Byline: IEUAN WYN JONES
THE Welsh Assembly Government recently published its proposals for conferring legislative competence for the Welsh language from London to Wales.
It is keen to ensure that the necessary tools are available so that a framework can be created to support and promote the language in a way which is fit for 21st century Wales.
There's so much good will towards our language, including in the world of business - regardless of whether people speak it or not. The days when people didn't recognise the benefits of being a bilingual nation are gone.
The recession reminds us that every business needs customers - we overlook extra competitive edge at our peril. Right on our doorsteps we have a truly unique selling point, in the form of our language and culture.
In our own home market, there are an increasing number of customers who appreciate businesses committed to the language - and, in response, private sector prominence for Welsh has increased enormously in recent years.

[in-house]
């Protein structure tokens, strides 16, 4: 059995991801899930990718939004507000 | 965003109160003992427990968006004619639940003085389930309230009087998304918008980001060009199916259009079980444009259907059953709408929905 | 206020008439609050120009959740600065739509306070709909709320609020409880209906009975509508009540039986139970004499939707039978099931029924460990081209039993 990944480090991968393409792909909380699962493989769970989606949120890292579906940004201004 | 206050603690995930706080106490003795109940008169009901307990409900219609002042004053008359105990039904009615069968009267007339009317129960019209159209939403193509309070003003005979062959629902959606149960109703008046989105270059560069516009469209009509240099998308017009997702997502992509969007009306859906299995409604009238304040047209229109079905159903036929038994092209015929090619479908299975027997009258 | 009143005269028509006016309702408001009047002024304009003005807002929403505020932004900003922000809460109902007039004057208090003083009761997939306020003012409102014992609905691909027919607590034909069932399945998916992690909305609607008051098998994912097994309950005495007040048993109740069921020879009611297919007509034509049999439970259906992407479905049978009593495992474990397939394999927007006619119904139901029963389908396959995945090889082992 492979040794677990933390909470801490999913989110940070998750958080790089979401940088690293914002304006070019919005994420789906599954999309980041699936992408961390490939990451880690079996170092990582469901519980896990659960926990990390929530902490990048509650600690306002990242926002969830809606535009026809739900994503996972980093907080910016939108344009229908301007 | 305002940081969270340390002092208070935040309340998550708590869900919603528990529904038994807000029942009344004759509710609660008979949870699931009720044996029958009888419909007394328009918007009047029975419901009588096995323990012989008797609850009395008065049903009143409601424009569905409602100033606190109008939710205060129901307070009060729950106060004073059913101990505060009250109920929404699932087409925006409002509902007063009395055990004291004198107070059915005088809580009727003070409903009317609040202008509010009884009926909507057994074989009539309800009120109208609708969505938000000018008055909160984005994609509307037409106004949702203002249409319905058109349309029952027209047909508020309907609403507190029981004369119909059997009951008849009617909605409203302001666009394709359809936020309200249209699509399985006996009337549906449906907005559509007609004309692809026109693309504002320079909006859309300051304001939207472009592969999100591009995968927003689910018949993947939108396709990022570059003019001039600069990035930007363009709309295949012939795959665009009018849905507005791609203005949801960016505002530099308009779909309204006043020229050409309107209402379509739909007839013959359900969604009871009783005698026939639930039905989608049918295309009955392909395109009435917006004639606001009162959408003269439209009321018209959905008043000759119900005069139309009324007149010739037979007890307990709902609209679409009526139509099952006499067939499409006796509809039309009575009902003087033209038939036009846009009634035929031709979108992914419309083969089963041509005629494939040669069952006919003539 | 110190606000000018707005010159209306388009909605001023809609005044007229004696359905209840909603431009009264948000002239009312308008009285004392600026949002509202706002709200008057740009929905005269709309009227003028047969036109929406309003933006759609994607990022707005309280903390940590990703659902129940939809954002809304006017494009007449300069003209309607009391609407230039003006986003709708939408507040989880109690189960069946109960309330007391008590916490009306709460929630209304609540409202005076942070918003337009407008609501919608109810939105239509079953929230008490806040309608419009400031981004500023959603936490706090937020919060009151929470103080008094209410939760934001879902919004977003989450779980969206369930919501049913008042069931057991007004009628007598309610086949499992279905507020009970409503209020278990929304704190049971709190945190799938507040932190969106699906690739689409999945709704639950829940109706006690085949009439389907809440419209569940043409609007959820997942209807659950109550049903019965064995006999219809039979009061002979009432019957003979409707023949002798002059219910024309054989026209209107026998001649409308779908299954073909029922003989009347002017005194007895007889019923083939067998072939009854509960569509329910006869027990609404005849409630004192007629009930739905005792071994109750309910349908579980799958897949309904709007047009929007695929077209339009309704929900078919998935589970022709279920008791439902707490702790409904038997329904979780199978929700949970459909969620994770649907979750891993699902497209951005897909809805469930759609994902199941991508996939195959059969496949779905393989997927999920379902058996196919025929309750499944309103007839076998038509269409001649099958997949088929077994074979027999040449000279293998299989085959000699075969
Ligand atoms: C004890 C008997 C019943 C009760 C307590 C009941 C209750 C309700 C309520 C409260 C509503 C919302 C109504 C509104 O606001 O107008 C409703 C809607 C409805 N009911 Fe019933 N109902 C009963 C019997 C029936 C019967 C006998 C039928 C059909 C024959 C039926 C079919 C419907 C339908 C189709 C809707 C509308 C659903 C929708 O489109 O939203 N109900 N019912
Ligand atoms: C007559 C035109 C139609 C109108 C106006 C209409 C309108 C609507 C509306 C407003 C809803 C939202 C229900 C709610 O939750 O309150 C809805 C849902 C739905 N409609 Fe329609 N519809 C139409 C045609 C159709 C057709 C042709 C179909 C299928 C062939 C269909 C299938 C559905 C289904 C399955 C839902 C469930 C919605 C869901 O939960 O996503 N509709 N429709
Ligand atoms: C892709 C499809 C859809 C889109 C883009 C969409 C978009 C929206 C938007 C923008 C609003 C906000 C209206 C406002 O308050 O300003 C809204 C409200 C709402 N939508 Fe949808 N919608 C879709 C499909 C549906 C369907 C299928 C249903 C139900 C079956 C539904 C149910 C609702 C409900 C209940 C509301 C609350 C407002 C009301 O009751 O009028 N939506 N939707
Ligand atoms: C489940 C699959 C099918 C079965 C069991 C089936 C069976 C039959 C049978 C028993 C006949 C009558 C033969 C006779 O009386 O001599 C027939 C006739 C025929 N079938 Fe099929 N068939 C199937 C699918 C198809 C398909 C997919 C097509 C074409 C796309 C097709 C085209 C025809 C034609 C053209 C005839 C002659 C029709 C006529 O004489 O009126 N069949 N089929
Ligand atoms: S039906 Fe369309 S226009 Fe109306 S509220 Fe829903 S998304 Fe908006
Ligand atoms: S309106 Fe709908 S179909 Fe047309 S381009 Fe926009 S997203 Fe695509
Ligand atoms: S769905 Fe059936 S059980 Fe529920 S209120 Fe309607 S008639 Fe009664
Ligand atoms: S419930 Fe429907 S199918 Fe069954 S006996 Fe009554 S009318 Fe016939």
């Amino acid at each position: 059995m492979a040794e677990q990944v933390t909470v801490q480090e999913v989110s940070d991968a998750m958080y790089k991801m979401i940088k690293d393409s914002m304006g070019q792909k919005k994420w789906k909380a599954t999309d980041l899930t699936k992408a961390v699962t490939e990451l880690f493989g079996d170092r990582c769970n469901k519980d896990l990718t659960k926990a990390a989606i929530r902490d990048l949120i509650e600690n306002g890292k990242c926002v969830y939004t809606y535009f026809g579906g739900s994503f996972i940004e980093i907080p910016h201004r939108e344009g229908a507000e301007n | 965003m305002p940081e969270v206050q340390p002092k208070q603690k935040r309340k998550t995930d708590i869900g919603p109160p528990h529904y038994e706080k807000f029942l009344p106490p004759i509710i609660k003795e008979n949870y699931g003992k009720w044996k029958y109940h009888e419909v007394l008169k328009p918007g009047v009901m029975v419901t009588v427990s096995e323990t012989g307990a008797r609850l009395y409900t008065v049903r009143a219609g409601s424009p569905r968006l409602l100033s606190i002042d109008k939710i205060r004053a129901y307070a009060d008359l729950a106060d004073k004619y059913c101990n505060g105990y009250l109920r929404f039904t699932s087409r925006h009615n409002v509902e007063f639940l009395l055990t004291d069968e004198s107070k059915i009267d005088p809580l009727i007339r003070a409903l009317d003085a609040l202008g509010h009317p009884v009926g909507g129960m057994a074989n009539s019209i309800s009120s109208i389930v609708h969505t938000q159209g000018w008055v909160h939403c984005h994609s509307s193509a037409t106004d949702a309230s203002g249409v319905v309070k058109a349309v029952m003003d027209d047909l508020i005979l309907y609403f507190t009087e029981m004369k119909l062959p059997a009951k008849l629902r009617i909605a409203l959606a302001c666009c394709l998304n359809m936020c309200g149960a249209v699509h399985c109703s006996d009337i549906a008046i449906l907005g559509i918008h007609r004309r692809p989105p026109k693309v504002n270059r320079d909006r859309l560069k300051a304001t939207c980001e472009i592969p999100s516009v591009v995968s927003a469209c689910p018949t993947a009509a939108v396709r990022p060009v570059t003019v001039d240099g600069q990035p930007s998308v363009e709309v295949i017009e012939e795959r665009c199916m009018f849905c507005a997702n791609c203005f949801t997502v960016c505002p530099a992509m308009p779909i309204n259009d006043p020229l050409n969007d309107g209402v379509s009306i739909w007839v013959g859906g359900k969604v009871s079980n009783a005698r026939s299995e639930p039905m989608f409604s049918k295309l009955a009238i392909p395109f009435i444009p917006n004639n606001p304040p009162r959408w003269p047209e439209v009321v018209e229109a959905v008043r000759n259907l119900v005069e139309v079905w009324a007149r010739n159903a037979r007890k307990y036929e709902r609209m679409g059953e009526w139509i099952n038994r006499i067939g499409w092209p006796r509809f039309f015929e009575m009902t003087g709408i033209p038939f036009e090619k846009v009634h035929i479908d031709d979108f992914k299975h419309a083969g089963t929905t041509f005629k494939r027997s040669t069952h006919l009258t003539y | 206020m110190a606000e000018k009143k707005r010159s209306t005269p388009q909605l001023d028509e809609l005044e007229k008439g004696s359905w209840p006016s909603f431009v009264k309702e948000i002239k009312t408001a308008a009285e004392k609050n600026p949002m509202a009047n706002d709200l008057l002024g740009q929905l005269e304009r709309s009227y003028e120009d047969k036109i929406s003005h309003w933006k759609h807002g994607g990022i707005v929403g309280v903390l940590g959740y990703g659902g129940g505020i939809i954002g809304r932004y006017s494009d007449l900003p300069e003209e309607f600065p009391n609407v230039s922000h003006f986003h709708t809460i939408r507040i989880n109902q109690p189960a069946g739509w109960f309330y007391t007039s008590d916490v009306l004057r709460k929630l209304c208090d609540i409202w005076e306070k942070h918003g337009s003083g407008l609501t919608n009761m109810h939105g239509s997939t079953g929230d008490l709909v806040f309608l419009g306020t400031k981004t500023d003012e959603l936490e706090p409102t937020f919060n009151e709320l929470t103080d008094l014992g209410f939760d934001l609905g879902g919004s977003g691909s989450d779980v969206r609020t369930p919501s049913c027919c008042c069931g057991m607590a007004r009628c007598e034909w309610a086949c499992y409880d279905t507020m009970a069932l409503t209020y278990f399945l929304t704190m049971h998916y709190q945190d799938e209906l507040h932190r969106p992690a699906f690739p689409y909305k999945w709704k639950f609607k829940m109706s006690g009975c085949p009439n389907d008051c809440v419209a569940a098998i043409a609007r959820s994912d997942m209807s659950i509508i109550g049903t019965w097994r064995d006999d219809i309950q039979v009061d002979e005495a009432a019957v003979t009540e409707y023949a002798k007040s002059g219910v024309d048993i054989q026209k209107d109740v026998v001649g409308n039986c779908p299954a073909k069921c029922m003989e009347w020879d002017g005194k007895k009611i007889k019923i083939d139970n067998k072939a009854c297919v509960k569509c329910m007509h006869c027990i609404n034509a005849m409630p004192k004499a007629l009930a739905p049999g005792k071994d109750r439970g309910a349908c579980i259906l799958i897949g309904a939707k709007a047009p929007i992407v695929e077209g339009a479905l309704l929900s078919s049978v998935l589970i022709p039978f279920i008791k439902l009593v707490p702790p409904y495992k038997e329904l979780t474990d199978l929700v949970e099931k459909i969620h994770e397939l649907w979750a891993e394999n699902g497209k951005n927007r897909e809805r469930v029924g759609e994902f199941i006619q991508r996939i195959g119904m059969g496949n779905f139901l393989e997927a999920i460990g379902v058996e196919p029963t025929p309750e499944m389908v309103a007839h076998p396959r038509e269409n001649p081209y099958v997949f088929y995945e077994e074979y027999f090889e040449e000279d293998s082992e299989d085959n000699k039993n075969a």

For example, a survey by Beaufort some years ago found that two-thirds of people in Wales - 85% in North Wales - felt that bilingual signs in shops were important.
Companies now using the language include leading supermarkets who provide a bilingual environment in their stores: Tesco for example has introduced a Welsh-medium scanning service at their checkouts.
Highland Airways, who operate the north-south air service, operate a trilingual website where you can use English or Welsh to order your ticket (or Scottish Gaelic if you prefer!).
These companies are following the lead of smaller Welsh-based businesses - and many others are following in their footsteps. …